|The Georgian building in Burbage which included the New Inn, the part nearest to the street lamps and car. My thanks to John Me Naughton for providing this information.|
These notes on one of the old charities of Burbage were given to the editor by David Wood.
David tells me that this is no longer a working charity and most of the information was derived from a "Report of Commissioners inquiring concerning charities in the Parish of Aston Flamville, Chapelry of Burbach' dating from the 1830's. The editor has summarised the details regarding Cotes's Charity for this edition of the Historian and would like to record his thanks to David Wood who has provided numerous articles in the past, based on recorded interviews which he has conducted.
The first charity which was the subject of inquiry, that of Rev Robert Cotes, the Rector of Burbach (Burbage) was a part of his will dated 10th December 1717. In this document he bequeathed the house (messuage) in which he lived and also the dwelling place of Widow Caves to the Rector of Aston cum Burbach and his successors 'for ever' to be the Rectory for Burbage. He said his reason for doing this was that for 70 years the Rector 'had been destitute of a convenient house to reside at in Burbach.' Within his will he also made provision for £5 to be paid by the Rector and the inhabitants to the Overseers of the Poor to 'put out a poor boy of the town... to such a manual trade as they should think proper.' The boy was to be 'chosen by the Rector, Churchwardens and Overseers and 3 or 4 of the chief of the inhabitants of the said parish.'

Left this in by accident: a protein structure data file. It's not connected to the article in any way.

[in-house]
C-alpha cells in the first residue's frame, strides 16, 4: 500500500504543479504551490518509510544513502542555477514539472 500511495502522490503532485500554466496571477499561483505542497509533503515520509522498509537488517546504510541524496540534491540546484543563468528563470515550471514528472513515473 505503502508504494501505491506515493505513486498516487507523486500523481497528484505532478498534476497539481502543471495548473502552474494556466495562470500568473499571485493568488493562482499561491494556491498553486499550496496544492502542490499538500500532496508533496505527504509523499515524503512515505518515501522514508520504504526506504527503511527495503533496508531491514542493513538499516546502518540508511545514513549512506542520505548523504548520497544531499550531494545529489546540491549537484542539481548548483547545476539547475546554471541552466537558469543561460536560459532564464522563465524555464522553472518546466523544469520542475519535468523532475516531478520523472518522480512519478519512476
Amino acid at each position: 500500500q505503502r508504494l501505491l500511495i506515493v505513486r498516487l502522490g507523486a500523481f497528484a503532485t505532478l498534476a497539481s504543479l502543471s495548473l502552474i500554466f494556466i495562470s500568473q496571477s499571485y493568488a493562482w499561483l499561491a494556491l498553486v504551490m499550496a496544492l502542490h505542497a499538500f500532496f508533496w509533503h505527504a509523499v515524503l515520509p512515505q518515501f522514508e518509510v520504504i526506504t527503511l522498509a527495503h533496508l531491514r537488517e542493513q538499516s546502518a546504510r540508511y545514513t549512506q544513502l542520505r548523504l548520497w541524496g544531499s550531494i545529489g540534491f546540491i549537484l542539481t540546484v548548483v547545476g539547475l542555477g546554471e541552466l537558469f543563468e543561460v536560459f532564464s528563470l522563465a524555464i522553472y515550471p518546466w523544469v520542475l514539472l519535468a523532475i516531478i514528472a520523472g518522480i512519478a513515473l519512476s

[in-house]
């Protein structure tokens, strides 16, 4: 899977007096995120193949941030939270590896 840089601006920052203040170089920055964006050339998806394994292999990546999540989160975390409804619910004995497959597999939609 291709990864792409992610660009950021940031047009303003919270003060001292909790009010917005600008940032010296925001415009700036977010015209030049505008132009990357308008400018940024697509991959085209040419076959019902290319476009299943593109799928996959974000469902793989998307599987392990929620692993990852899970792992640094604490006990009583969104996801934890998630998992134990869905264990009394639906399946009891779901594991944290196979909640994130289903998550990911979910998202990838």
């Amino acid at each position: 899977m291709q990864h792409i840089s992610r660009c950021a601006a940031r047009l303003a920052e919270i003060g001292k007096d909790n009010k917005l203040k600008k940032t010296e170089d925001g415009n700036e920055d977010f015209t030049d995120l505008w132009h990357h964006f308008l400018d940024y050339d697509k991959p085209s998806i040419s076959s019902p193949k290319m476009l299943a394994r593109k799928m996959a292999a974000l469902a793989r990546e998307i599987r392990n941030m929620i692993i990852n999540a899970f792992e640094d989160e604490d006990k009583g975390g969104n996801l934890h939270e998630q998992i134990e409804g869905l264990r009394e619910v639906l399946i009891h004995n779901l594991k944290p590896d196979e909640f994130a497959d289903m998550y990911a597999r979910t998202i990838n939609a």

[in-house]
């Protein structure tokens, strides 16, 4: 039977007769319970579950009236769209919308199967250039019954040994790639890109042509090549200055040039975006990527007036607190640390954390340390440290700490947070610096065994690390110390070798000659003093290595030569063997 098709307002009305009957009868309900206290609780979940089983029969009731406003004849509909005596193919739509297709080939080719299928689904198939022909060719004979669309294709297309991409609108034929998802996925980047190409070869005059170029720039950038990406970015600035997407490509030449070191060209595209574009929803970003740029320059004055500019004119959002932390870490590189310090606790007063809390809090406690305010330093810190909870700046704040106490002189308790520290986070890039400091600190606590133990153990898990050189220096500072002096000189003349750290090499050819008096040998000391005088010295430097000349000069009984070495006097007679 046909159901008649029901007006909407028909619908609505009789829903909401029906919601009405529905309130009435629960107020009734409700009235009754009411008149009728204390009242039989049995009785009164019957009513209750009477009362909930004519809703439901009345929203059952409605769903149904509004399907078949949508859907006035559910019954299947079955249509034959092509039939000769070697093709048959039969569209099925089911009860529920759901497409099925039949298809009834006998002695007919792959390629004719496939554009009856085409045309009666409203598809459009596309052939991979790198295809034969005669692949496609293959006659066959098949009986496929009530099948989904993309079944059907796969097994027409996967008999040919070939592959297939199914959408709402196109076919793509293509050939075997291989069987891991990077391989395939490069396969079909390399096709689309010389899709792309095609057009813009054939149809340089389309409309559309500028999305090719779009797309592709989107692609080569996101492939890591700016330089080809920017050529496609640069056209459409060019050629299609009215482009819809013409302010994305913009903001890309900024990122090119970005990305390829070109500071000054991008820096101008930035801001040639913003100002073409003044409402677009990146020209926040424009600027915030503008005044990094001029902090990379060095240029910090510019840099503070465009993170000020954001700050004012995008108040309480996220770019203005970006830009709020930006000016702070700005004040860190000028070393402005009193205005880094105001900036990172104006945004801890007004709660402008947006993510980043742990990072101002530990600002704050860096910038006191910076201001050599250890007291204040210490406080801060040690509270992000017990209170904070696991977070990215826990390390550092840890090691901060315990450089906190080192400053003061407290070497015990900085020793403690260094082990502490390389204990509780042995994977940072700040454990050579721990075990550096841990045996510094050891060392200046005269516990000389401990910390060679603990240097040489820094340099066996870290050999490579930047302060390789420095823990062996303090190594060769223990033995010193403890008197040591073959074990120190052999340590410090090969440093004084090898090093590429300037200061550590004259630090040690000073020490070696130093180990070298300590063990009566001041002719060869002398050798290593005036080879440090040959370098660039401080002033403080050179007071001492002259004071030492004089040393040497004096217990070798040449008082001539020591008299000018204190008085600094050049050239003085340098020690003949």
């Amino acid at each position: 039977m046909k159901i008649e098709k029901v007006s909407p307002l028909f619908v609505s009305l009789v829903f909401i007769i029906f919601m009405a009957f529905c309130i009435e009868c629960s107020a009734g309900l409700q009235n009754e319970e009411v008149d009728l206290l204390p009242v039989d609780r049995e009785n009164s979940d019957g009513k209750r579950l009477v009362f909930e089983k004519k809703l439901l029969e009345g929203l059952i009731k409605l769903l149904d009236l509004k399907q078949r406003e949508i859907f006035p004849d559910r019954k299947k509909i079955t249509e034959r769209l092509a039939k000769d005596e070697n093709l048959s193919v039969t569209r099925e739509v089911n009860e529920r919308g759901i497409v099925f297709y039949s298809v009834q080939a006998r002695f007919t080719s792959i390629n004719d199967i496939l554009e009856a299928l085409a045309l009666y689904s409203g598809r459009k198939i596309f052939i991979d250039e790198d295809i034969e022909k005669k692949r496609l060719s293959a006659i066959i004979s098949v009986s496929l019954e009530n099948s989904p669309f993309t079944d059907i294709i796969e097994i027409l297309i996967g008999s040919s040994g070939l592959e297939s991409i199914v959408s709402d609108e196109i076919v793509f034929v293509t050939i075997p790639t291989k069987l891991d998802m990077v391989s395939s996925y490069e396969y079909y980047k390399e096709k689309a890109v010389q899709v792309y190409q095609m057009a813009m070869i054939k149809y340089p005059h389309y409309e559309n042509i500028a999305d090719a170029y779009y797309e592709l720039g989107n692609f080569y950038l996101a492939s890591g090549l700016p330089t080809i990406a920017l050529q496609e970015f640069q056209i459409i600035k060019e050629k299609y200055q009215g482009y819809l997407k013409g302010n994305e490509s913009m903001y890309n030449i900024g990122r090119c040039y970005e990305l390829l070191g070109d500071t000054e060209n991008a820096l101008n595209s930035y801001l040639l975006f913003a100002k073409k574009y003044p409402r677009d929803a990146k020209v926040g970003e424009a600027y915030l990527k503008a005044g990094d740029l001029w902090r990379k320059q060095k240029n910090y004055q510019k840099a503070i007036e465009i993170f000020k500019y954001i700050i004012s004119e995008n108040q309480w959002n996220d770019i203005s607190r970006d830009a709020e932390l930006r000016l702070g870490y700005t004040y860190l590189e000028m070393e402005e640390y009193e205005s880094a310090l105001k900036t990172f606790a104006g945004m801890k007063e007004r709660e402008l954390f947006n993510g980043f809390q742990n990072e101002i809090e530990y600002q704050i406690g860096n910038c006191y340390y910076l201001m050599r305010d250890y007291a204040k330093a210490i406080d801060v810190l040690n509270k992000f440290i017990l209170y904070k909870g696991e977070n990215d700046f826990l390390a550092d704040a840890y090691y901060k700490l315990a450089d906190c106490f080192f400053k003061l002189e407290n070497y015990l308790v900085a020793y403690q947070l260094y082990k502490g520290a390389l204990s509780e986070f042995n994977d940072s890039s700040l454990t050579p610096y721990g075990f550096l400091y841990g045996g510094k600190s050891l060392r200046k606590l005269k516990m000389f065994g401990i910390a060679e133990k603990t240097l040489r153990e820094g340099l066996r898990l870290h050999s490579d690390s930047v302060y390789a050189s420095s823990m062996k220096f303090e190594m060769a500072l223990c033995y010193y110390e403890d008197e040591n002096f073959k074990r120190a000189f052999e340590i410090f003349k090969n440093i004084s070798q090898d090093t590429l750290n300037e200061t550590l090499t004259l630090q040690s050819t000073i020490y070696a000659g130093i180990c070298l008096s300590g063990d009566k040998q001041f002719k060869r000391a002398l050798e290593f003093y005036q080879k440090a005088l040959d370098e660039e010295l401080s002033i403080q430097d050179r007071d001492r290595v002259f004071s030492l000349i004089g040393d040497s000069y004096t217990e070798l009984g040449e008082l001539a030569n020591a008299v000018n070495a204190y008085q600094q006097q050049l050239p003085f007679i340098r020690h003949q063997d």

Money was also to be paid to a school dame in Burbach, 40 shillings a year for teaching poor children to read English and the Church Catechism. Over time this term expired. John Nichols in 'The History and Antiquities of the County of Leicestershire' records that the house first mentioned had been lost as the Rectory for being in a dilapidated state. Mr Ledbrook, a former Rector, neglected to pay the £5 consequently it fell to the heirs' who considering it of no value, let it lapse to the Lord of the Manor in about 1781. In 1783 Mr John Miller was admitted to it in full court on condition of paying £2 and six shillings yearly instead of £5 to the Overseers of the Poor of Burbach. The money was to be applied as in the former bequest... (for presumably apprenticing a poor boy and for teaching poor children). Mr Miller erected a large public house, the New Inn, on the site of the old Rectory. The inn later became the property of George Godfrey, of Copson, Warwickshire. He succeeded to the property of Mr Miller's son in a will of 1834.
Mr Miller had paid into the charity, when called for and it was money used to apprentice Burbage boys to framework knitters. At the time of Mr Miller's death it was estimated that there was a sum of £71 and five shillings due to the charity but George Godfrey, now owner of the New Inn, built on the site of the old Rectory, refused to pay saying that he had understood that the late Mr Miller had indeed paid all his debts.
The Charity Commissioners believed the sum still needed to be paid but it appeared that there was some doubt on the matter. Charities clearly presented problems two centuries ago as they sometimes do today.
Author: David Wood
Editor: Hugh Beavin
Written for: Hinckley Historian Magazine